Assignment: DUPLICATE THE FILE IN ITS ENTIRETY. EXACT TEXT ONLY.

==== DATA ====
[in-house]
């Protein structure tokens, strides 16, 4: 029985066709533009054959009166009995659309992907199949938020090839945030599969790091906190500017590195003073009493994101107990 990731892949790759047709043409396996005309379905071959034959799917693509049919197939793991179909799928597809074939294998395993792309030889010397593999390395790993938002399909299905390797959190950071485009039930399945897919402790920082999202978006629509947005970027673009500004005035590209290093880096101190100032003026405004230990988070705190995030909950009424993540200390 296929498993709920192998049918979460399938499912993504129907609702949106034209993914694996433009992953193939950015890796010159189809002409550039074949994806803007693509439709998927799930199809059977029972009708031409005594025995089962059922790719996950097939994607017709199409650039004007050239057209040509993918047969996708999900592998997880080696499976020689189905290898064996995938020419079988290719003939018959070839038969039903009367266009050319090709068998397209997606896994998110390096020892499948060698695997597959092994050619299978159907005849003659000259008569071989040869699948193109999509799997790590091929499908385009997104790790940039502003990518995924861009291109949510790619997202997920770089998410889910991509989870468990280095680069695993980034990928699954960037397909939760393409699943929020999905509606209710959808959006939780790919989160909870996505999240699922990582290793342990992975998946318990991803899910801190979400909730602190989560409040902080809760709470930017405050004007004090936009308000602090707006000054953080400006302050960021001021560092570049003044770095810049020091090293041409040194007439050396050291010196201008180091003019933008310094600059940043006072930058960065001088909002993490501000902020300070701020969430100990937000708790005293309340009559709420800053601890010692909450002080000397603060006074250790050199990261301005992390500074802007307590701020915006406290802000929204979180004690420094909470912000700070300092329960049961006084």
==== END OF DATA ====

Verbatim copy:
[in-house]
């Protein structure tokens, strides 16, 4: 029985066709533009054959009166009995659309992907199949938020090839945030599969790091906190500017590195003073009493994101107990 990731892949790759047709043409396996005309379905071959034959799917693509049919197939793991179909799928597809074939294998395993792309030889010397593999390395790993938002399909299905390797959190950071485009039930399945897919402790920082999202978006629509947005970027673009500004005035590209290093880096101190100032003026405004230990988070705190995030909950009424993540200390 296929498993709920192998049918979460399938499912993504129907609702949106034209993914694996433009992953193939950015890796010159189809002409550039074949994806803007693509439709998927799930199809059977029972009708031409005594025995089962059922790719996950097939994607017709199409650039004007050239057209040509993918047969996708999900592998997880080696499976020689189905290898064996995938020419079988290719003939018959070839038969039903009367266009050319090709068998397209997606896994998110390096020892499948060698695997597959092994050619299978159907005849003659000259008569071989040869699948193109999509799997790590091929499908385009997104790790940039502003990518995924861009291109949510790619997202997920770089998410889910991509989870468990280095680069695993980034990928699954960037397909939760393409699943929020999905509606209710959808959006939780790919989160909870996505999240699922990582290793342990992975998946318990991803899910801190979400909730602190989560409040902080809760709470930017405050004007004090936009308000602090707006000054953080400006302050960021001021560092570049003044770095810049020091090293041409040194007439050396050291010196201008180091003019933008310094600059940043006072930058960065001088909002993490501000902020300070701020969430100990937000708790005293309340009559709420800053601890010692909450002080000397603060006074250790050199990261301005992390500074802007307590701020915006406290802000929204979180004690420094909470912000700070300092329960049961006084």